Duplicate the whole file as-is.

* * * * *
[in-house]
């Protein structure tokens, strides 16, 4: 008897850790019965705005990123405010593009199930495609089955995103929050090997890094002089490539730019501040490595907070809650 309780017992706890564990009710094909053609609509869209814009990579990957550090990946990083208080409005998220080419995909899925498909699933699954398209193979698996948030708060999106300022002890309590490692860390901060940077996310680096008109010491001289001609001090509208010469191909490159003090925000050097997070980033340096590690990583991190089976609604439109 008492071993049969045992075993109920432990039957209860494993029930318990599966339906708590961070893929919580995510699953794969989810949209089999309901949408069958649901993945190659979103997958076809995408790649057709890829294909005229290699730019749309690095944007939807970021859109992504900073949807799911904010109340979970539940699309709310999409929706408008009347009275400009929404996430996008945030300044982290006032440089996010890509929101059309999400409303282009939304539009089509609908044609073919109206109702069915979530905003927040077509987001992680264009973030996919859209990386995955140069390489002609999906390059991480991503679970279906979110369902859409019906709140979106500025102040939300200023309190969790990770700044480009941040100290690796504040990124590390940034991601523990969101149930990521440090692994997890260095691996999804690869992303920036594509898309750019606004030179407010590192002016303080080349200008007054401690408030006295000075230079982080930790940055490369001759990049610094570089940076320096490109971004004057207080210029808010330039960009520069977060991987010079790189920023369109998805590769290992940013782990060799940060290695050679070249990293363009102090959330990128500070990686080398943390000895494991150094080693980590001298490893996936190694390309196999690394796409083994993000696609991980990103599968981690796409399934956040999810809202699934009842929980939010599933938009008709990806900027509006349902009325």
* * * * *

[in-house]
């Protein structure tokens, strides 16, 4: 008897850790019965705005990123405010593009199930495609089955995103929050090997890094002089490539730019501040490595907070809650 309780017992706890564990009710094909053609609509869209814009990579990957550090990946990083208080409005998220080419995909899925498909699933699954398209193979698996948030708060999106300022002890309590490692860390901060940077996310680096008109010491001289001609001090509208010469191909490159003090925000050097997070980033340096590690990583991190089976609604439109 008492071993049969045992075993109920432990039957209860494993029930318990599966339906708590961070893929919580995510699953794969989810949209089999309901949408069958649901993945190659979103997958076809995408790649057709890829294909005229290699730019749309690095944007939807970021859109992504900073949807799911904010109340979970539940699309709310999409929706408008009347009275400009929404996430996008945030300044982290006032440089996010890509929101059309999400409303282009939304539009089509609908044609073919109206109702069915979530905003927040077509987001992680264009973030996919859209990386995955140069390489002609999906390059991480991503679970279906979110369902859409019906709140979106500025102040939300200023309190969790990770700044480009941040100290690796504040990124590390940034991601523990969101149930990521440090692994997890260095691996999804690869992303920036594509898309750019606004030179407010590192002016303080080349200008007054401690408030006295000075230079982080930790940055490369001759990049610094570089940076320096490109971004004057207080210029808010330039960009520069977060991987010079790189920023369109998805590769290992940013782990060799940060290695050679070249990293363009102090959330990128500070990686080398943390000895494991150094080693980590001298490893996936190694390309196999690394796409083994993000696609991980990103599968981690796409399934956040999810809202699934009842929980939010599933938009008709990806900027509006349902009325």